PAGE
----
Breastfeeding remains one of those incredibly touchy topics for new moms. Which is really saying something because being a new mom is essentially a breeding ground for sensitive topics. And, of course, by extension the decision to stop breastfeeding can be just as emotional no matter who you are. Emotional enough that sometimes it's hard to really put your finger on what is getting you so down. For anyone out there who might be struggling with the end of their particular journey please refer to Hilary Duff's Instagram immediately. On Tuesday night, Duff shared that she stopped breastfeeding baby Banks after six months in a super candid post that totally nails all of those conflicting emotions so many of us will recognize.
The Younger star and Matthew Koma welcomed daughter Banks on Oct. 25, 2018 (Duff is also mom to 7-year-old son Luca with ex-husband Mike Comrie), according to USA Today. Like so many other new moms out there, Duff had to head back to work after she gave birth. And again like so many other moms out there, this meant Duff decided to try pumping her breast milk in order to continue breastfeeding her daughter, as she told her 11 million Instagram followers in a surprisingly raw post.
Duff explained that she had initially made a decision to try breastfeeding Banks for six months and then see how she felt at that point. It seems it wasn't exactly going well.
"Pumping at work sucks," she shared on Instagram. "I had zero down time and am usually pumping in a hair and make up trailer while four hands work to get me ready for the next scene with lots of other people around."
She continued, "Even if I had the luxury to be in my own room, it’s not even considered a 'break' because you have to sit upright for the milk to flow into the bottles! Plus you are having your damn nipples tugged at by an aggressive machine that makes an annoying sound, that echoes through your head day and night (I swear that machine and I had many conversations at midnight and 3 am)!"
Duff certainly isn't alone in finding pumping breast milk at work a bit of a deterrent. Despite the federal law under the Affordable Care Act that requires workplaces to offer time and space for mothers to pump breast milk, according to Harper's Bazaar, millions of women stop breastfeeding when they head back to work because it's simply too difficult.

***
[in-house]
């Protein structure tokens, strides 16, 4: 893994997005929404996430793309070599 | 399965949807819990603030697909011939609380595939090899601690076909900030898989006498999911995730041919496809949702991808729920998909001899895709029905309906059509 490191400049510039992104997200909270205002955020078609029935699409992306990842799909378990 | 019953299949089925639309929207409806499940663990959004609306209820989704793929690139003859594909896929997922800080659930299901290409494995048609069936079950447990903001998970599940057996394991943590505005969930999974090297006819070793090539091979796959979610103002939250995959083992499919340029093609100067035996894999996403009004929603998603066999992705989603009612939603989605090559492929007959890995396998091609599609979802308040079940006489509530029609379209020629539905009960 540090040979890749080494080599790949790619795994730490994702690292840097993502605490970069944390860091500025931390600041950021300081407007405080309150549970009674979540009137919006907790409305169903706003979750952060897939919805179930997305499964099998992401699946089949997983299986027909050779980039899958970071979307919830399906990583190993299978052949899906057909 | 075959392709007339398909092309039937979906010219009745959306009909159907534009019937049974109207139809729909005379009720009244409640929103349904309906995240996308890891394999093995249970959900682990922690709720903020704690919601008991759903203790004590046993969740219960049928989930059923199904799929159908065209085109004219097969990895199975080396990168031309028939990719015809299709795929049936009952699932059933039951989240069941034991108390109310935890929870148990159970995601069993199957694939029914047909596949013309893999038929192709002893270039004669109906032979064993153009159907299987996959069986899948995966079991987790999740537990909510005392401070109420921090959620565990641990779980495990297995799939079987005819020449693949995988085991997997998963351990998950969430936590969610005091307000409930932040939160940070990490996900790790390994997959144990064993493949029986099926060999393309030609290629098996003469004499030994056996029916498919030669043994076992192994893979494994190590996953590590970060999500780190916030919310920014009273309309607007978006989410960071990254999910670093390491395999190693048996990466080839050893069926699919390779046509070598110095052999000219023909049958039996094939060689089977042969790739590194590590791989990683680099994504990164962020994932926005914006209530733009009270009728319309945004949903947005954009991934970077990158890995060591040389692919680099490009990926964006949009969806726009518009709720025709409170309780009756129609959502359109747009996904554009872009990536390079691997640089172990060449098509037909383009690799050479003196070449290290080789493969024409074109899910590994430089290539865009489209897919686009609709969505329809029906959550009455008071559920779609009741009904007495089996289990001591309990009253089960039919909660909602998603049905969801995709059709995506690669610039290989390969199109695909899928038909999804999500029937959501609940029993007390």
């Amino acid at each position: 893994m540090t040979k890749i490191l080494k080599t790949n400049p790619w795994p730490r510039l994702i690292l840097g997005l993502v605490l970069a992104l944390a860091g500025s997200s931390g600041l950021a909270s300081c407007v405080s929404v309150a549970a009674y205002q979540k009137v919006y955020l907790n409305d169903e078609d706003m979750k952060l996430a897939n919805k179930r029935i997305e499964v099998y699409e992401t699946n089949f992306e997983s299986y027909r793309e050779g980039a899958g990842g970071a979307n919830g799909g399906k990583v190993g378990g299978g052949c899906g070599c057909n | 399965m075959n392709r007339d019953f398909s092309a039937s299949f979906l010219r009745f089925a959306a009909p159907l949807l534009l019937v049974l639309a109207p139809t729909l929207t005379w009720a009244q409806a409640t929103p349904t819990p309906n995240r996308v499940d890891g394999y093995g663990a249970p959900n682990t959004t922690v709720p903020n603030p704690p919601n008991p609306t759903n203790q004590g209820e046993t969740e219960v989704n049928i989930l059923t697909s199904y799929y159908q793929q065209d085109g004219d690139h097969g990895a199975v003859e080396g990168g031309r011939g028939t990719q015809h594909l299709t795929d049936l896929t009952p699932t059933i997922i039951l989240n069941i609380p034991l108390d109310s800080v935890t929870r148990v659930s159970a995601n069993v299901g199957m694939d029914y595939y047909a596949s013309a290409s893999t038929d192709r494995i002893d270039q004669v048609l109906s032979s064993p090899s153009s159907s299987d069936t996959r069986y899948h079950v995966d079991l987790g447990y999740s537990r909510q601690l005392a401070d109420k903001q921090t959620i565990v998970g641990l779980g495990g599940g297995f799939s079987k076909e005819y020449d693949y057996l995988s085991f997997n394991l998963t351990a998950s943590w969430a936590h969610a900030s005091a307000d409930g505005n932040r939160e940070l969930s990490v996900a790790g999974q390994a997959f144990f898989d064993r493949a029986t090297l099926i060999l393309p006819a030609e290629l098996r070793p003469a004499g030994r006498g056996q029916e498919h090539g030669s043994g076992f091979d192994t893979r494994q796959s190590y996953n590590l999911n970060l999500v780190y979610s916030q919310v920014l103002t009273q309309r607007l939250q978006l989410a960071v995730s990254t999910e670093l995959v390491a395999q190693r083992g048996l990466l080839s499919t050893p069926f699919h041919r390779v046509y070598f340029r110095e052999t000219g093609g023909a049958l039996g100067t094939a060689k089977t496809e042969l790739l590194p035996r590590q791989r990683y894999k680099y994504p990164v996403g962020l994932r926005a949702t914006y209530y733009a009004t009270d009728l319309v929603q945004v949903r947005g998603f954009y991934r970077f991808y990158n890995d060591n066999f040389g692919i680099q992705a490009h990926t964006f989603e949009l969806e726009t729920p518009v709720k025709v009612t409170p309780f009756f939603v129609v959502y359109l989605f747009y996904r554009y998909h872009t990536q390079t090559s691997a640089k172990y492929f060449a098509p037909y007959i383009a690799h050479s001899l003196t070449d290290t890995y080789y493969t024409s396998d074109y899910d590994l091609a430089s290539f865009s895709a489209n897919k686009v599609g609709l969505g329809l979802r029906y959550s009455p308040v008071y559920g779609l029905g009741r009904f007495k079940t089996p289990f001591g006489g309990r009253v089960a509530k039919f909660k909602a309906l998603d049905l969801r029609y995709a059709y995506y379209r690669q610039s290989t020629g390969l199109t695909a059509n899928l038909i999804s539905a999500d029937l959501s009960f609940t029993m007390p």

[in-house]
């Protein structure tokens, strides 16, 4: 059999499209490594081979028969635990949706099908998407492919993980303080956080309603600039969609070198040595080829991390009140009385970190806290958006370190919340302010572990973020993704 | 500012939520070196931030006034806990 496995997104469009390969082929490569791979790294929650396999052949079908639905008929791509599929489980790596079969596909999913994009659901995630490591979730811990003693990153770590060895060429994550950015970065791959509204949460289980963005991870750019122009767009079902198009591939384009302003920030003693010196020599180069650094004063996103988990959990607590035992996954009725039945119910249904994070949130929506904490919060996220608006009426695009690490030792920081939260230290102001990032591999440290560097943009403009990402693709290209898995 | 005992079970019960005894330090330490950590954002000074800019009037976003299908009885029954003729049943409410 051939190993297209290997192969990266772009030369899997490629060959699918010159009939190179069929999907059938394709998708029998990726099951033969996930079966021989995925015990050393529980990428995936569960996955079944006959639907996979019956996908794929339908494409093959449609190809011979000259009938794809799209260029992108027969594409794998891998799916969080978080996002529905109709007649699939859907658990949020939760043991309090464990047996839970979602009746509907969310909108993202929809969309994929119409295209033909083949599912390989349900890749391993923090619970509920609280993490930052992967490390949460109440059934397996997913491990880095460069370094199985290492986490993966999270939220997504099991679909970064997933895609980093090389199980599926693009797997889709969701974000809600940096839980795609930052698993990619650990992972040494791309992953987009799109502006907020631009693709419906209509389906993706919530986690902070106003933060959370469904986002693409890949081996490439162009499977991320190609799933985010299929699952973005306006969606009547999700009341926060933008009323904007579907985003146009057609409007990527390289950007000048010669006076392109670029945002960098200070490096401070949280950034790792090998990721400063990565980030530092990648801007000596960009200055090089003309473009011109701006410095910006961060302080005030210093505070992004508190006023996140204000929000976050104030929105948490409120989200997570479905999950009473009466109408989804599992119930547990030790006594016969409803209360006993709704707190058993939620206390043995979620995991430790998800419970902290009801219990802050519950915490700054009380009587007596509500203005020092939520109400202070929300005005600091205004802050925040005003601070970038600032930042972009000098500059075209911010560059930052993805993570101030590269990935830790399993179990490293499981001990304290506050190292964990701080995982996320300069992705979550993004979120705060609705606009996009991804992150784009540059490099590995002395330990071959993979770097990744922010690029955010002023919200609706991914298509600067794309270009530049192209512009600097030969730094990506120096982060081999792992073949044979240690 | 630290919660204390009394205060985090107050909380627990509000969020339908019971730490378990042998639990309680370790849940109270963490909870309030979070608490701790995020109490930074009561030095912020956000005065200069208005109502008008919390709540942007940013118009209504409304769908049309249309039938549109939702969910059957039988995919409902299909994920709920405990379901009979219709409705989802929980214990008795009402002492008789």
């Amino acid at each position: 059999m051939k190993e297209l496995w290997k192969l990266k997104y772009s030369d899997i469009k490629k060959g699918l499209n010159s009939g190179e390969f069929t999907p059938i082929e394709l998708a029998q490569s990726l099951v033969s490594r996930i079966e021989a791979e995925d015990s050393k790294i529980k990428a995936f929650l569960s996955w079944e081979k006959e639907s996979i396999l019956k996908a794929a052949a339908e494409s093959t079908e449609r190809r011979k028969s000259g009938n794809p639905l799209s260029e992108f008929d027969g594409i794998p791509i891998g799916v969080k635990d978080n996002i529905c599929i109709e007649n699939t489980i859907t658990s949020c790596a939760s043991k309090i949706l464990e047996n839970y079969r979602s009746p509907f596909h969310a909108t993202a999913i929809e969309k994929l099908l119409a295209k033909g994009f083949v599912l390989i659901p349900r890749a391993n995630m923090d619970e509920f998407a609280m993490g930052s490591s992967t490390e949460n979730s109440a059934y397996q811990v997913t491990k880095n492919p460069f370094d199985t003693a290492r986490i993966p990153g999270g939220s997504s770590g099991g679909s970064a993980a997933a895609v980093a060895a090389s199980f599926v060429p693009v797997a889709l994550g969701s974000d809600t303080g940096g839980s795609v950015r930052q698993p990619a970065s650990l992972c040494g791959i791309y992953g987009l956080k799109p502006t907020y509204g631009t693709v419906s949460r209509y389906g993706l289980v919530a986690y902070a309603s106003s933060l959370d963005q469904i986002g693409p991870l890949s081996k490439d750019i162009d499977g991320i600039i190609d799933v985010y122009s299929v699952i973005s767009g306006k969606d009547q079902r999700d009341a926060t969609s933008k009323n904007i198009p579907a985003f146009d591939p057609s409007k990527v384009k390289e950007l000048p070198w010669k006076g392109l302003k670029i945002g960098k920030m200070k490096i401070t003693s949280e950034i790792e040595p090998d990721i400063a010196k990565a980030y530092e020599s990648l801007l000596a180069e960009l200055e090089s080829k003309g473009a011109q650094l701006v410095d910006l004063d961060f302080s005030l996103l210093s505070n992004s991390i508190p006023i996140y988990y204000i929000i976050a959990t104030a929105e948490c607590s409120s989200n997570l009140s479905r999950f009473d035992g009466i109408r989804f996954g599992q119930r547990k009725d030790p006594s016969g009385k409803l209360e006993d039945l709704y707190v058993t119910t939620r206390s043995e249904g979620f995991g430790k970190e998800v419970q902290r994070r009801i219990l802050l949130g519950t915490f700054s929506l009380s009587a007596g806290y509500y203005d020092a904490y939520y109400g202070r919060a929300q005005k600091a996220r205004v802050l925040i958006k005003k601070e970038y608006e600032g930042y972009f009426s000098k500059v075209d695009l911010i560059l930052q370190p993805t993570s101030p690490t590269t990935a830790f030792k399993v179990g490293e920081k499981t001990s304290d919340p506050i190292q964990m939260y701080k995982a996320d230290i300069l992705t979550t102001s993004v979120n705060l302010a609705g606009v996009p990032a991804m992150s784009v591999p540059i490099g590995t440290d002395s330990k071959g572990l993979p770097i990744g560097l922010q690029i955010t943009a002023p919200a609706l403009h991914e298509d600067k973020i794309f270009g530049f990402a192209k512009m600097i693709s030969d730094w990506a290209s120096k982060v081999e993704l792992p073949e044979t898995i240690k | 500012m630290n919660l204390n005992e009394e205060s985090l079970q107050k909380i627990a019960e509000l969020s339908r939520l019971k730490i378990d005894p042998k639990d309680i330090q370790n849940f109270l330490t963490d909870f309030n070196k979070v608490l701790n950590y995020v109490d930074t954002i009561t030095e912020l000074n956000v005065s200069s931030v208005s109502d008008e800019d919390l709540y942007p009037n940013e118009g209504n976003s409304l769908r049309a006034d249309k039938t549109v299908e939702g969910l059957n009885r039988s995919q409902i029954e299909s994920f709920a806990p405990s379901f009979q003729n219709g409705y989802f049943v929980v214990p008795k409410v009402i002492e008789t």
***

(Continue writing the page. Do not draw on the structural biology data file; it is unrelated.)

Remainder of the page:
The actress went on to admit that she felt "lucky" to have been able to give Banks six months of breastfeeding. She wrote on Instagram:
I know many women are not able to and for that I am sympathetic and very grateful that I could. For six wonderful months. But I needed a break. I was going to break. With the stress of a dropping milk supply and a baby that was getting bored or not caring about nursing when I was available to. I was sad and frustrated and feeling like a failure all of the time. When really I’m a bad ass rock star. Moms get high on feeling like superwoman…because we are! Doing too much, because we can!
So here is my favorite part of what the mom of two had to say about the end of her breastfeeding journey: after all that agonizing and worry, it turned out perfectly fine. She feels better and Banks is "thriving," writing on Instagram: "Banks is thriving and I get even more time with her and daddy gets to do more feeds! And mommy gets a tiny bit more sleep!"
She concluded the post, "Love you all and hope this helps anyone struggling! See you nursing bras... until next time!"
This is further proof that the best thing for your child is a healthy, happy mom who feels good about the decisions she's making. I hope other moms read Duff's post and realize that they're not alone. That they're allowed to feel stressed... and they're also allowed to feel relieved when they're finished breastfeeding.